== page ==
The Executive Director of the National Population Council (NPC), Dr Leticia Adelaide Appiah has called for a National Campaign on teenage pregnancy, child marriage and unplanned pregnancy.
The campaign, according to her, would address these menaces and improve the health of young girls.
Dr Appiah said this at the celebration of the World Population Day (WPD) themed, “Prioritizing rights and choices, harnessing opportunities, the road to a resilient future for all.”
She said data shows that over 110,000 teenage pregnancies are recorded each year.
She described that as alarming and therefore necessitating a campaign to curb it.
Dr Appiah explained that teenage pregnancies could result in unsafe abortions, HIV/AIDS, child abandonment, high mortalities and morbidities, and long-term consequences.
“This may increase our health care bill and stress our health care workforce and infrastructure. This may also increase our educational bill and contribute to poor educational outcomes and performance. Additionally, it may also increase our unemployment situation among others,” she added.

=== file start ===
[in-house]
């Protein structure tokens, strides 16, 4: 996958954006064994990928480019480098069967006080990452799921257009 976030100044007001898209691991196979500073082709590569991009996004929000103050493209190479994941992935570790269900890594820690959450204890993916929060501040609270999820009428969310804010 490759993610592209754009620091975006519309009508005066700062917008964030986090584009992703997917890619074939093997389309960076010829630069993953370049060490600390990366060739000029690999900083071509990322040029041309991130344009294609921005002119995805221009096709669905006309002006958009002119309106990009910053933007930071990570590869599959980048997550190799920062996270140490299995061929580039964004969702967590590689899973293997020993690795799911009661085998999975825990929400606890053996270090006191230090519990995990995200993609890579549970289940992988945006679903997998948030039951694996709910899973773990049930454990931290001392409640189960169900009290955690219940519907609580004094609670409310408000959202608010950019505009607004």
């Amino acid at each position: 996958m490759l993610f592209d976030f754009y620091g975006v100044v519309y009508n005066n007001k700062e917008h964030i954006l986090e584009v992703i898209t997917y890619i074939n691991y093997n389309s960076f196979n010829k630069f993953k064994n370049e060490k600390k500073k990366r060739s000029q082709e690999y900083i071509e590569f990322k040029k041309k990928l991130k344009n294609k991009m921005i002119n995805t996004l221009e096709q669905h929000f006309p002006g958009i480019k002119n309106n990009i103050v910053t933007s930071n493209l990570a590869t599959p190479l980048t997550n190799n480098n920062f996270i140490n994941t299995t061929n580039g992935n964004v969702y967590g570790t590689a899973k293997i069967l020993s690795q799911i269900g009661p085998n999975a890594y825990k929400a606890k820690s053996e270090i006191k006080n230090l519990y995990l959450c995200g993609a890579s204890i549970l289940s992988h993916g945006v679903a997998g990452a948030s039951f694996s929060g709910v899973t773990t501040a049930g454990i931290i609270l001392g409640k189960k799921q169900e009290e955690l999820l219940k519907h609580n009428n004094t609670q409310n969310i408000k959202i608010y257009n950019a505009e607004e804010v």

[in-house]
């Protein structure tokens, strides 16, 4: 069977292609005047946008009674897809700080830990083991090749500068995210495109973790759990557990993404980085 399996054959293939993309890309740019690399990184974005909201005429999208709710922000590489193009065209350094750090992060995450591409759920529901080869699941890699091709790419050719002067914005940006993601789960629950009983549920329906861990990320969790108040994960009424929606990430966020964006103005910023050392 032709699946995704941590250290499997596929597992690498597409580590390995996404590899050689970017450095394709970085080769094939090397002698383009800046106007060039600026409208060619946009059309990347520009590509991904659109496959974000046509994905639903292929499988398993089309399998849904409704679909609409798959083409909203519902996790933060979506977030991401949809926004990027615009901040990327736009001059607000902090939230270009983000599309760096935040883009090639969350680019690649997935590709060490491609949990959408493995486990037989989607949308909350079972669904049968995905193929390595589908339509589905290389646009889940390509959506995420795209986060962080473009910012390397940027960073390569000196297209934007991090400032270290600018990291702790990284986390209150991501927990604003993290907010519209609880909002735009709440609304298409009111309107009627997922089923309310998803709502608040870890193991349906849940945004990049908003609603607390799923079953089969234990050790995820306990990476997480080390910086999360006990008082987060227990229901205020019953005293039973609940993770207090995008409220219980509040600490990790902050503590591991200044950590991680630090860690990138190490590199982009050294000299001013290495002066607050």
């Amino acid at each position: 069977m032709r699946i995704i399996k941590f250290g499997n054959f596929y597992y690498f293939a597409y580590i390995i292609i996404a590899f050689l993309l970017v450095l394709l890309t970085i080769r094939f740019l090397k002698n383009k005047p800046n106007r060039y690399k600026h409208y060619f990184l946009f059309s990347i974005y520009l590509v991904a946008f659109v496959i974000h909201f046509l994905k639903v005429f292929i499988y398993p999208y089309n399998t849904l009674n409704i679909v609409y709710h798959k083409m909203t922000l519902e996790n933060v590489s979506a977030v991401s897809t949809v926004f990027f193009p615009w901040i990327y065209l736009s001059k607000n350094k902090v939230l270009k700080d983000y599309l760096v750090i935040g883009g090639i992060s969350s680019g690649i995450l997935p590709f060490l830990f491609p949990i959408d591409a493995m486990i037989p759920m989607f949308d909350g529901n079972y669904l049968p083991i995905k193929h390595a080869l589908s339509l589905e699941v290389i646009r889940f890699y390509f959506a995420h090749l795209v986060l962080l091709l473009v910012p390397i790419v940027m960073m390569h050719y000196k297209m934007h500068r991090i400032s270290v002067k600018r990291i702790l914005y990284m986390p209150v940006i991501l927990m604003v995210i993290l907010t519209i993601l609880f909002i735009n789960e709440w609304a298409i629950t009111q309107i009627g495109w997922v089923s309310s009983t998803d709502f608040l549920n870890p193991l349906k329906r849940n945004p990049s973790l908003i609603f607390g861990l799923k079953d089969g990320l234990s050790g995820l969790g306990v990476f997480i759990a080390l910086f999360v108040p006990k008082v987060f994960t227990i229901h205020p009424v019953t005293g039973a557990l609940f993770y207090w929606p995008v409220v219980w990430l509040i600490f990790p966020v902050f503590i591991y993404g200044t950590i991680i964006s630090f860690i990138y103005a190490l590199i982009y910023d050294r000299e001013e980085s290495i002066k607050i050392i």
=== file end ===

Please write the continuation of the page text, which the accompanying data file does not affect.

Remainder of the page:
She urged religious leaders, traditional authorities, and the local government to come up with programmes for the implementation of this important national agenda.
“We need to put our hands, hearts and minds into this agenda to help build the nation we so wish to live in. The teenagers are not talking, they are acting more than talking so they are teaching us what to do. Yes, we must and will talk, but we need to take action too,” she said.
On his part, the Chief Executive Officer of the National Health Insurance Authority (NHIA), Dr Bernard Okoe Boye, said the state, as well as civil societies and religious bodies, have roles to play in ensuring planned parenthood in the country.
He disclosed that NHIA had covered the costs related to family planning to encourage planned parenthood.
“NHIA has reimbursed payment for bills of family planning to enable families to make informed choices concerning having children,” he said.
Patience Anaadem, ISD